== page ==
Controversy broke out this year when it was discovered that baboons can develop AIDS. Other animal models, such as chimpanzees, have long been known to carry HIV, but never to develop symptoms of disease. While the news pleased researchers, animal rights activists (and baboons everywhere) were outraged.
Voluntary anonymous testing? That's just so five minutes ago
In the wake of a study showing that the administration of AZT to HIV positive pregnant women may significantly reduce the chance of mother-to-child transmission, debate erupted over whether or not to impose mandatory testing—and perhaps even worse, mandatory administration of AZT—on pregnant women.
"Mr. Stone? Mr. Stone? Rep. Gutknecht is on line one"
Freshman GOP Rep. Gil Gutknecht sent a letter to eight government AIDS scientists and authorities demanding proof that HIV causes AIDS. Science reported that the letter asks whether the use of recreational and antiviral drugs isn't the real culprit. Later fired for his comment, a senior legislative assistant to Gutknecht said that "[the Federal AIDS effort] will make Watergate look like a no-fault divorce."
Mrs. Paul leaves a better taste
Although many activists looked to William Paul, in his first year as head of the NIH's Office of AIDS Research, to shake up a stagnant research community this year, Paul's much-trumpeted calls for a return to "basic science" and his decision to distribute money to individual scientists rather than to committees, have yet to demonstrate their effectiveness.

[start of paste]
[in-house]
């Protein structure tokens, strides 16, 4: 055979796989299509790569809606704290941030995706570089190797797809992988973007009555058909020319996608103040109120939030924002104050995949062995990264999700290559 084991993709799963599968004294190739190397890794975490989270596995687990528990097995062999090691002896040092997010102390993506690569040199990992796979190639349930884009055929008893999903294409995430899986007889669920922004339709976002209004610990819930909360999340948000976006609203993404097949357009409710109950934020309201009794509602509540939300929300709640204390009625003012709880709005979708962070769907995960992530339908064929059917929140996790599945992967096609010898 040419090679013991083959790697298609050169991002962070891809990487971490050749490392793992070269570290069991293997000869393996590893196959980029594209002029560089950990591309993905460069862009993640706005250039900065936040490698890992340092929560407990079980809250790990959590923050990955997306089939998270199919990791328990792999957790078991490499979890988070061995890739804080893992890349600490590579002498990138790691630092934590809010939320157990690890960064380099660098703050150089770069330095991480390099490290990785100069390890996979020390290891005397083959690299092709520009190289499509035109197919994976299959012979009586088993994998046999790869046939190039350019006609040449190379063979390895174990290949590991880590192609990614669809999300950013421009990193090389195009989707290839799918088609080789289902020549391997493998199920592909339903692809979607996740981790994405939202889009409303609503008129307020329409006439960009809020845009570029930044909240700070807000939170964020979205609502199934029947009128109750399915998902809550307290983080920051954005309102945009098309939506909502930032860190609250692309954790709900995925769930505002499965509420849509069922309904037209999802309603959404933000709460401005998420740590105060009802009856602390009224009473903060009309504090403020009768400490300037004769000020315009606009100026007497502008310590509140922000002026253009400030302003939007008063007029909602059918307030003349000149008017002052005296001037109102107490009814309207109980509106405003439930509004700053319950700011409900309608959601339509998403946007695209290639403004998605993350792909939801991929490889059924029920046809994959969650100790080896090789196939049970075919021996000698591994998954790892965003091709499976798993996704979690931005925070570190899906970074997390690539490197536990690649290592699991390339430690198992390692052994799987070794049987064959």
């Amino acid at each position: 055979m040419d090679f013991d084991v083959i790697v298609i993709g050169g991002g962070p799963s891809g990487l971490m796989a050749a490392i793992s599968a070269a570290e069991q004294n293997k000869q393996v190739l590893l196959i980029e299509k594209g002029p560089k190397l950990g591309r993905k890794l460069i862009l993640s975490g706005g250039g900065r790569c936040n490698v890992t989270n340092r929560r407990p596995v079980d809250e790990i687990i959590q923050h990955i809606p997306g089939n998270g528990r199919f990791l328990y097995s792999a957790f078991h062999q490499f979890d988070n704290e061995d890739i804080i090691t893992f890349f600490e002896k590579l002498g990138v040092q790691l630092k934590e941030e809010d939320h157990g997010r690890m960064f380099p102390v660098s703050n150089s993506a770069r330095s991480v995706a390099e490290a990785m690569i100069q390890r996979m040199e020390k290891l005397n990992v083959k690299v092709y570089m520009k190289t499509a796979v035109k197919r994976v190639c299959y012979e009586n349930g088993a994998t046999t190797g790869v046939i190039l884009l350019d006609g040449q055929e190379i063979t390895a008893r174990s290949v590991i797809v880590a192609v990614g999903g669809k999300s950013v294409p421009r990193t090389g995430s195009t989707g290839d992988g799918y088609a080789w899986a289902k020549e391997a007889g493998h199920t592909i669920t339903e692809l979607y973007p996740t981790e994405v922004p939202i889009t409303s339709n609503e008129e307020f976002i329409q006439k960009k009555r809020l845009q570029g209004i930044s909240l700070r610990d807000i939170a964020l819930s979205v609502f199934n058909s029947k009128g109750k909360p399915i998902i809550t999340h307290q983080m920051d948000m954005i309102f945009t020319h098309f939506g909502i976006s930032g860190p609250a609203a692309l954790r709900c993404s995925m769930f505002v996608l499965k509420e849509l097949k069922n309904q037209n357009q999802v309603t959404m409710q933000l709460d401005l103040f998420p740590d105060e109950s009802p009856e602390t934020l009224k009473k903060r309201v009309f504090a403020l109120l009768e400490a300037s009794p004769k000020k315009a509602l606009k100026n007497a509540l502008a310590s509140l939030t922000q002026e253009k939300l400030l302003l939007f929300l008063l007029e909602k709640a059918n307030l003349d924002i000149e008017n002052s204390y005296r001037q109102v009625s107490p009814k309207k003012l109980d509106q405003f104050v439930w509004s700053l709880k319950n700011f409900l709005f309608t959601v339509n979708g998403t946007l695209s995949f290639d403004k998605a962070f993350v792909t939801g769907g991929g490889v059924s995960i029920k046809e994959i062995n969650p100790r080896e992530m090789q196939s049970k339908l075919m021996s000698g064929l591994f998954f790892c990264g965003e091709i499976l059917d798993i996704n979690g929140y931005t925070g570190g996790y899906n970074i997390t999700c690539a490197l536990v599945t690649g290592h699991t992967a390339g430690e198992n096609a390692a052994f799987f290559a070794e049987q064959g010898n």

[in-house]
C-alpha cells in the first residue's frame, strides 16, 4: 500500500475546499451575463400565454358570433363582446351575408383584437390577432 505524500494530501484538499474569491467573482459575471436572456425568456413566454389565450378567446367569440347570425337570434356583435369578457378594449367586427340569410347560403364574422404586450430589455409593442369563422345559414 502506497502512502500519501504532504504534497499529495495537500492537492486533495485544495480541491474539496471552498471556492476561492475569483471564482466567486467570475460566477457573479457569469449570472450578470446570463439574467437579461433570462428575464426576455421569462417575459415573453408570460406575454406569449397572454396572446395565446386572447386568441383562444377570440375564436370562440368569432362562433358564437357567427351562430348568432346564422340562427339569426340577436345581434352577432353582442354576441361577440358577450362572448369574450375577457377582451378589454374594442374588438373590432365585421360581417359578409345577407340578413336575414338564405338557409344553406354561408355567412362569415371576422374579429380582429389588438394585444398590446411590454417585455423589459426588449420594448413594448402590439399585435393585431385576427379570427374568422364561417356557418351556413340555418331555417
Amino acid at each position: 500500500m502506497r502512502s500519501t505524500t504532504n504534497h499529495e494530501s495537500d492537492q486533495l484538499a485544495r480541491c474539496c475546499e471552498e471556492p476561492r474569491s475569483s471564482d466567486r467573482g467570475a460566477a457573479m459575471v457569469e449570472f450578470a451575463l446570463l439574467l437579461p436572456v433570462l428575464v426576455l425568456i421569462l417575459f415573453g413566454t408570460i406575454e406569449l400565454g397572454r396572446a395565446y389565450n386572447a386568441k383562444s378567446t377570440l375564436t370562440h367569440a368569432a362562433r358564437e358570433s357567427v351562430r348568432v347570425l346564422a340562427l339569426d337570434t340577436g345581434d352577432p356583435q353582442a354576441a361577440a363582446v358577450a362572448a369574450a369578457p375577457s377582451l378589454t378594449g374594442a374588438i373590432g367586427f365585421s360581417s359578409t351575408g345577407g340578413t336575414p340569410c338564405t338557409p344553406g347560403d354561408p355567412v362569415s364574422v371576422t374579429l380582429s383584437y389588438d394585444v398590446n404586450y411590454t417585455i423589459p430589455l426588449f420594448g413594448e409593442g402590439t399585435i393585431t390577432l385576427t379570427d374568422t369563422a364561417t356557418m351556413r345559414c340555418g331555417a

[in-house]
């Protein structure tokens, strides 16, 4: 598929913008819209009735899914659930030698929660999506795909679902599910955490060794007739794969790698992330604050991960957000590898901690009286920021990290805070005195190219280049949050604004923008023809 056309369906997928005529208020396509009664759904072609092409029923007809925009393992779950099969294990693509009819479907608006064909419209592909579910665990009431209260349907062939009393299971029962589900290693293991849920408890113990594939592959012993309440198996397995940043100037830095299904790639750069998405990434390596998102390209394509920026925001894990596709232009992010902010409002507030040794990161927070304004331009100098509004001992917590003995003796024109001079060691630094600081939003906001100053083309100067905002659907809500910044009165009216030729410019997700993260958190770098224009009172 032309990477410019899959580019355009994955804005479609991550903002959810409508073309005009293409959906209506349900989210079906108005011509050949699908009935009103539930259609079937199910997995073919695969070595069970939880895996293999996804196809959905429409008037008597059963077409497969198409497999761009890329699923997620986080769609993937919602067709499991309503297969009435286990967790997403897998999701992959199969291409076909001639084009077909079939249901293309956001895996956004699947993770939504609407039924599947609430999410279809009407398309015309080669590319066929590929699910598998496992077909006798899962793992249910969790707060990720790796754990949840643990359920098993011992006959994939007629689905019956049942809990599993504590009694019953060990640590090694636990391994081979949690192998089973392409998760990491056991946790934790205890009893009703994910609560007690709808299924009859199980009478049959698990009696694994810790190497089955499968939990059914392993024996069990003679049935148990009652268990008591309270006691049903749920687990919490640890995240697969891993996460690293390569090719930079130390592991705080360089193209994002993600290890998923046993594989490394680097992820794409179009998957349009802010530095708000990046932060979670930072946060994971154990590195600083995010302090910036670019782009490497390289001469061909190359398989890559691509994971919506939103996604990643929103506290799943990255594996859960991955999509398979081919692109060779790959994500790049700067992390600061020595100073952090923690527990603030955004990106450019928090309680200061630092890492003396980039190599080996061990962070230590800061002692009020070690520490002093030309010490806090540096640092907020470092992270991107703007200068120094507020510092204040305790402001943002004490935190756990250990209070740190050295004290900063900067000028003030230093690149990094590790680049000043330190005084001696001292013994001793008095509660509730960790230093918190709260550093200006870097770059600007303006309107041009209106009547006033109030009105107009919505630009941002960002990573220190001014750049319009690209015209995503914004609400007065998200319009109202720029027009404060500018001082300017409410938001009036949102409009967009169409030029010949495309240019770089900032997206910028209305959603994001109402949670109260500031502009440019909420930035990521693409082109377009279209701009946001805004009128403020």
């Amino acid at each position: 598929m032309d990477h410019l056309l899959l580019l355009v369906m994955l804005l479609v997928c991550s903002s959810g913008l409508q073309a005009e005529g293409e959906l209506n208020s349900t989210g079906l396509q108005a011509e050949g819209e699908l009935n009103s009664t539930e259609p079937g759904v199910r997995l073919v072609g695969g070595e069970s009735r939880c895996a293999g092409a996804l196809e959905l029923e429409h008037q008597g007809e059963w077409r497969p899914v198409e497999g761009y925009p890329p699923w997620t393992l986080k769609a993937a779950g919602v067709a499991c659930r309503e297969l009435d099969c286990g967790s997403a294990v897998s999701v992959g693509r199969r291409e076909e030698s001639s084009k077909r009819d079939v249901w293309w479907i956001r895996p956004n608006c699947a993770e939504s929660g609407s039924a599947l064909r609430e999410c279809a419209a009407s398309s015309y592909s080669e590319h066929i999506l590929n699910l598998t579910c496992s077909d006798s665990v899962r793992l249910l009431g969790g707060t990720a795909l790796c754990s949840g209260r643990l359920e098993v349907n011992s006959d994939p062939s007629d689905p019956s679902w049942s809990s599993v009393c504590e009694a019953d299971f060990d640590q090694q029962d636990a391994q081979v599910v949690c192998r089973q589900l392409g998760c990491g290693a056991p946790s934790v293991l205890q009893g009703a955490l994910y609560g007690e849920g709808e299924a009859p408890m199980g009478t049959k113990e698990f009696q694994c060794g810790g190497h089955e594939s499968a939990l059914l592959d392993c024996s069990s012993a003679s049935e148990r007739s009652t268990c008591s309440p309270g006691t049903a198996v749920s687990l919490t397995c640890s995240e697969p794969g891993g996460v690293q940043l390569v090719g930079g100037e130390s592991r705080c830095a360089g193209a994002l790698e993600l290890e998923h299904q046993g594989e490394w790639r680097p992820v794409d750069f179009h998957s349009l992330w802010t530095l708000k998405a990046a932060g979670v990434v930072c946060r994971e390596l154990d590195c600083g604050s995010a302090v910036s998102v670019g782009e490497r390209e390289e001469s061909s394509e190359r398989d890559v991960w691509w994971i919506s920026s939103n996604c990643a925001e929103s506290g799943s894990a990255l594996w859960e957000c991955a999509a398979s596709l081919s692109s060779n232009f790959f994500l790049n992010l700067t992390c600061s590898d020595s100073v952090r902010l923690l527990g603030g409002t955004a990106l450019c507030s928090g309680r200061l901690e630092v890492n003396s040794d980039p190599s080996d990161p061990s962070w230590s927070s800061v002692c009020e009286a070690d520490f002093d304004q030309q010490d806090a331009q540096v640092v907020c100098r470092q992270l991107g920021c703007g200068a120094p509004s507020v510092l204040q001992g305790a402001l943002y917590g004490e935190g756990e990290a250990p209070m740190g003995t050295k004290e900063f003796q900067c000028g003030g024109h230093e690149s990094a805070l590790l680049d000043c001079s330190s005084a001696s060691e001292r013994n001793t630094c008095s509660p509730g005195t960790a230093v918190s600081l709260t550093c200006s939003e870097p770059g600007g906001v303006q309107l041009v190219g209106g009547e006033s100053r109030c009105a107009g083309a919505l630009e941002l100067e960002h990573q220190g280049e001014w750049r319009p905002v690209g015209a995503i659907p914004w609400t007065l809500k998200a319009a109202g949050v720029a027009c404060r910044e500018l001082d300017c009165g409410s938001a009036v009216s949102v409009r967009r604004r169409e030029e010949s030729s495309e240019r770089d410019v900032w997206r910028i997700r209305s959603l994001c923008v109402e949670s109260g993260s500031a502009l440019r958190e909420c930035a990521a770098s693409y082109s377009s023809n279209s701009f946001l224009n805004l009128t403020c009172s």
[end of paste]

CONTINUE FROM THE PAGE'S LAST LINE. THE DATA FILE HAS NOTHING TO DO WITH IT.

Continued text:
As if we needed another reason to dislike Matthew Modine
Legendary researcher Don Francis has decided that gay activists aren't really interested in AIDS prevention. Commenting on controversy surrounding the ethically sensitive issues of vaccine research, Francis declared broadly, "One can only conclude that the gay community supports HIV therapeutic research but does not want money invested in vaccines."
First Tony Bennett, then the Republican Party, now this
The authors of the "Kinsey follow-up," Sex in America: A Definitive Survey, concluded that "AIDS is, and is likely to remain, confined to exactly the risk groups where it began: Gay men and intravenous drug users and their sexual partners." America breathed a sigh of relief to be told it is indeed who you are and not what you do that transmits HIV.
We suggest a nice Ebola appetizer to go along with that
Robin Weiss claimed in the pages of Discover to have proved HIV is not a manmade virus developed for biological warfare, or to kill prisoners in the 1960s, and that HIV was not first spread by polio vaccines made using the cells of monkeys. He speculated man got it from eating monkeys.
1995 POZ Honors: Research